Adverse Credit Mortgage Impact - Short sale, Deed in lieu, Foreclosure Short Sale •
• • • •
Definition: Lender, in cooperation with the borrower on the sale of their home, agrees to accept less then the amount owed on the mortgage. Cause: Extenuating Circumstances At least two years must have elapsed since completion date of the short sale. Cause: Financial Mismanagement At least four years should have elapsed since completion date of the short sale.
Adverse Credit Foreclosure –
Conventional Lending impact • Cause: Financial Mismanagement
- Conventional o Minimum credit score of 680 o Requires 5 year re-establishment of credit from the completion date - FHA o Requires 3 year waiting period with re-established credit
Cause: Extenuating circumstances:
- Conventional o Minimum credit score of 620 o Require 3-year re-establishment of credit from the completion date. - FHA o Less then 3 years allowed with extenuating circumstances o Documented extenuating circumstances that were beyond the control of the borrower o Borrower has re-established good credit since the foreclosure, Extenuating circumstances include serious illness or death of a wage earner, Does not include the inability to sell the house because of a job transfer or relocation to another area
Adverse Credit The following ADDITIONAL CREDIT REQUIREMENTS apply to both Financial Mismanagement and Extenuating Circumstances: â€˘The
borrower's credit record under the re-established credit history must include:
- No more than two installment or revolving debt payments 30 days past due in the last 24 months - No installment or revolving debt payments 60 or more days past due since the discharge or completion of the bankruptcy or the completion of the foreclosure-related action - No housing debt payments past due since the discharge or completion of the bankruptcy or the completion of the foreclosure-related action - No new public records for bankruptcies, foreclosures, deeds-in-lieu, unpaid judgments or collections, garnishments, liens, etc., since the discharge or completion of the bankruptcy or the completion of the foreclosure-related action - Evidence that the Borrower's credit history does not contain multiple revolving accounts with high balances-to-limits or high overall utilization of revolving credit of revolving credit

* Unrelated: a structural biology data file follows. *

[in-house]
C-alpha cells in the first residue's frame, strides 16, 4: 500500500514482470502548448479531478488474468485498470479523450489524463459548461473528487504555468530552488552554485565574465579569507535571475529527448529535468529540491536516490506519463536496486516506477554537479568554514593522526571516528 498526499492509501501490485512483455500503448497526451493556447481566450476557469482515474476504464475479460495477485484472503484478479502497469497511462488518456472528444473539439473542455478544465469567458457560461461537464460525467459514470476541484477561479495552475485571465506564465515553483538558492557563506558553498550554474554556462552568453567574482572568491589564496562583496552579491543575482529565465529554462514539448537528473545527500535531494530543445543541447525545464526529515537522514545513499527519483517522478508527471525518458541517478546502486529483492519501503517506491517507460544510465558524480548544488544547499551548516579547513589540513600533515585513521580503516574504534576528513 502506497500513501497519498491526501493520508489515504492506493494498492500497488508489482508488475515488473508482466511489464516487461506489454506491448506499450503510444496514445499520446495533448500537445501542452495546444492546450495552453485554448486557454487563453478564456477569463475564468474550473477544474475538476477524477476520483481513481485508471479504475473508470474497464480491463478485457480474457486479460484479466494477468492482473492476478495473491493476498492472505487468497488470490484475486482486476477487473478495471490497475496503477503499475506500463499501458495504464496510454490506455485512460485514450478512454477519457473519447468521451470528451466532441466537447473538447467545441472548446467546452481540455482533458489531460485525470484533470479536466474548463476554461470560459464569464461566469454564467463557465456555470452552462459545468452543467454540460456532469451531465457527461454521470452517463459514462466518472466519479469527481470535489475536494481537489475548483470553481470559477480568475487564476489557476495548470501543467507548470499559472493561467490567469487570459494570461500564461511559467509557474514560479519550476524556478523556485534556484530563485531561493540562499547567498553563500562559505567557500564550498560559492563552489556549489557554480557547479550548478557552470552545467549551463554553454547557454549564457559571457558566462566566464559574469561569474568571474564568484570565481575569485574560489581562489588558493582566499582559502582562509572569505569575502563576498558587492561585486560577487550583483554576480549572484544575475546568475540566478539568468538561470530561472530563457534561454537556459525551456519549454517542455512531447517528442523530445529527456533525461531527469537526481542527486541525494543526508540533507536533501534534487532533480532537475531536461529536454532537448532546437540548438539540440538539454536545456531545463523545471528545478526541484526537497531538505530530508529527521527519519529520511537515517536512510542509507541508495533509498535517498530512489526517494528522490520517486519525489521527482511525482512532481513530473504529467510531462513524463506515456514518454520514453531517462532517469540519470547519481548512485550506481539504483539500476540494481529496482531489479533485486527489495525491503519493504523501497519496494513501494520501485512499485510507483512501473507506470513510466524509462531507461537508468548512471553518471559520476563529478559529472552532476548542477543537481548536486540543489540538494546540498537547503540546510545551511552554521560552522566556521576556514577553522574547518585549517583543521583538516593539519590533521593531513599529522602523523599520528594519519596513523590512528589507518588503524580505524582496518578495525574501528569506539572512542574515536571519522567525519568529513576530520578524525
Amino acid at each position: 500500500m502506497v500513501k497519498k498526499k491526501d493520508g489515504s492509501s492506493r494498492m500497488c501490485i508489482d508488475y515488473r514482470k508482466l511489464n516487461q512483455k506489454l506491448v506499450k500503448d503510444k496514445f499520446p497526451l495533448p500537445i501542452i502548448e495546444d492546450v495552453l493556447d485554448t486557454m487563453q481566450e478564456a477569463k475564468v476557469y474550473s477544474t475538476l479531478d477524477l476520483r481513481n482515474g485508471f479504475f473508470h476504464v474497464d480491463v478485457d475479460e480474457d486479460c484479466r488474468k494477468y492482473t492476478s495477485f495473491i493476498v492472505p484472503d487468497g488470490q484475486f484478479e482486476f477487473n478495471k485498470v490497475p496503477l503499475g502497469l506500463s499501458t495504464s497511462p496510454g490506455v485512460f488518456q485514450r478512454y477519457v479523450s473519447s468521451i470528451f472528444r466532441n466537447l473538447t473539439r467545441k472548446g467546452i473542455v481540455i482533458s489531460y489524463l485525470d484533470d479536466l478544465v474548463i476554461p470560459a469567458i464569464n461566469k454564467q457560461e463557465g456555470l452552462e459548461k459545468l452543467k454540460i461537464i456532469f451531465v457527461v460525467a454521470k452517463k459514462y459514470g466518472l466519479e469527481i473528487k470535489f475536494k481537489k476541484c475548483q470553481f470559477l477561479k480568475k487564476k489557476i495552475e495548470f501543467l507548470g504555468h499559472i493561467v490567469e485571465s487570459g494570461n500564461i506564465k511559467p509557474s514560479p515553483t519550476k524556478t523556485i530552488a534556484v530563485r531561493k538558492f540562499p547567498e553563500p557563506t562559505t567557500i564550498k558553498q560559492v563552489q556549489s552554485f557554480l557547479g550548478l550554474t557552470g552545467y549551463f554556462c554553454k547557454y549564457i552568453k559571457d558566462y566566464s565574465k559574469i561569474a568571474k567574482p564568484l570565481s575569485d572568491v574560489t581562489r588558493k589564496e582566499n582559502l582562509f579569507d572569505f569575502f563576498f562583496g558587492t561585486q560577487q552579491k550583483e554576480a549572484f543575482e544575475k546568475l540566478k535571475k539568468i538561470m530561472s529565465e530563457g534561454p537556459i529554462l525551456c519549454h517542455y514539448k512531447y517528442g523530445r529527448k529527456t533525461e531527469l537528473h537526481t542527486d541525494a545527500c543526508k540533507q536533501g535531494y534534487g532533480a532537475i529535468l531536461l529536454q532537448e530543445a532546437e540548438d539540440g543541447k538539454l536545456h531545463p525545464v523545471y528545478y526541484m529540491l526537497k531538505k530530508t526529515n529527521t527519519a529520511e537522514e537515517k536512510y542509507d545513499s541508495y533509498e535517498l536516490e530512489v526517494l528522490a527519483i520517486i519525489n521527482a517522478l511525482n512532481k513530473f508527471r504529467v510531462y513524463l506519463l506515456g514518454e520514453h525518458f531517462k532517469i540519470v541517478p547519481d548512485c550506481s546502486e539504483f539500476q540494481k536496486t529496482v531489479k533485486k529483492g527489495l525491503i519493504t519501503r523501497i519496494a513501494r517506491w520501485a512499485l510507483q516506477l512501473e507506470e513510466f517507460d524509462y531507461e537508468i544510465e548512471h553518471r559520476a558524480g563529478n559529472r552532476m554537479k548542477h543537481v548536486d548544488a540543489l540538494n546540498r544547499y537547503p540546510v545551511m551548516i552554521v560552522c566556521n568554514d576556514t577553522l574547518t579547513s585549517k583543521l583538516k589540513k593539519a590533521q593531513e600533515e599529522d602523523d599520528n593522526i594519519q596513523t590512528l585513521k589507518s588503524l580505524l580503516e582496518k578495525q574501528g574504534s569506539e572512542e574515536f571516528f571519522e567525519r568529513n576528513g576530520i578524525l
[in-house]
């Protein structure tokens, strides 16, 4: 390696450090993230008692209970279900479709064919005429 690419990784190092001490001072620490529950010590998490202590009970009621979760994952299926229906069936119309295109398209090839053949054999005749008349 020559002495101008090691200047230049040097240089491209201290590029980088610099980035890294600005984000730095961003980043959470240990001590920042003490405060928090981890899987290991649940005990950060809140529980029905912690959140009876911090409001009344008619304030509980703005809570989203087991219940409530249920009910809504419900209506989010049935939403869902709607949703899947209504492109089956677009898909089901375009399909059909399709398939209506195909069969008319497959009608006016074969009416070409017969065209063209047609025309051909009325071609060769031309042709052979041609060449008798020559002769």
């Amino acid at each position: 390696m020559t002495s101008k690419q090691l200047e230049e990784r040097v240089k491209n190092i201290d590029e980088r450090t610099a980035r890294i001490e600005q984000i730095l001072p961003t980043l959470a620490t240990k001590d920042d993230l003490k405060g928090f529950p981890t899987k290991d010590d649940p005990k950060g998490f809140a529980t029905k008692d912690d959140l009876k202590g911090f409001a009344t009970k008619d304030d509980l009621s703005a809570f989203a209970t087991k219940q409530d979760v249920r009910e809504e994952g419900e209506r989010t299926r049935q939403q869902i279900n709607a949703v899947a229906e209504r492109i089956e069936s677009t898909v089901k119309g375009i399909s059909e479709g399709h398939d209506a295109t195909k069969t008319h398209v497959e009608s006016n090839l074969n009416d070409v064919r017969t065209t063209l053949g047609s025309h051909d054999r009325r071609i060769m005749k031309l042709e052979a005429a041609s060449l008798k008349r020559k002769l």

*Deed-in-Lieu â€˘ Conventional - Cause - Financial Mismanagement: o o
Evidence that each Borrower has a minimum credit score of 680 Requires 4-year re-establishment of credit from completion date (deed-in-lieu executed)
- Cause - Extenuating circumstances: o o
Evidence that each Borrower has a minimum credit score of 620 Require 2-year re-establishment of credit from the completion date.
*FHA does not differentiate between Deed-in-lieu and foreclosure
Deed-in-Lieu The following ADDITIONAL CREDIT REQUIREMENTS apply to both Financial Management and Extenuating Circumstances: â€˘
The borrower's) credit record under the re-established credit history must include:
- No more than two installment or revolving debt payments 30 days past due in the last 24 months - No installment or revolving debt payments 60 or more days past due since the discharge or completion of the bankruptcy or the completion of the foreclosure-related action - No housing debt payments past due since the discharge or completion of the bankruptcy or the completion of the foreclosure-related action - No new public records for bankruptcies, foreclosures, deeds-in-lieu, unpaid judgments or collections, garnishments, liens, etc., since the discharge or completion of the bankruptcy or the completion of the foreclosure-related action - Evidence that the Borrower's credit history does not contain multiple revolving accounts with high balances-to-limits or high overall utilization of revolving credit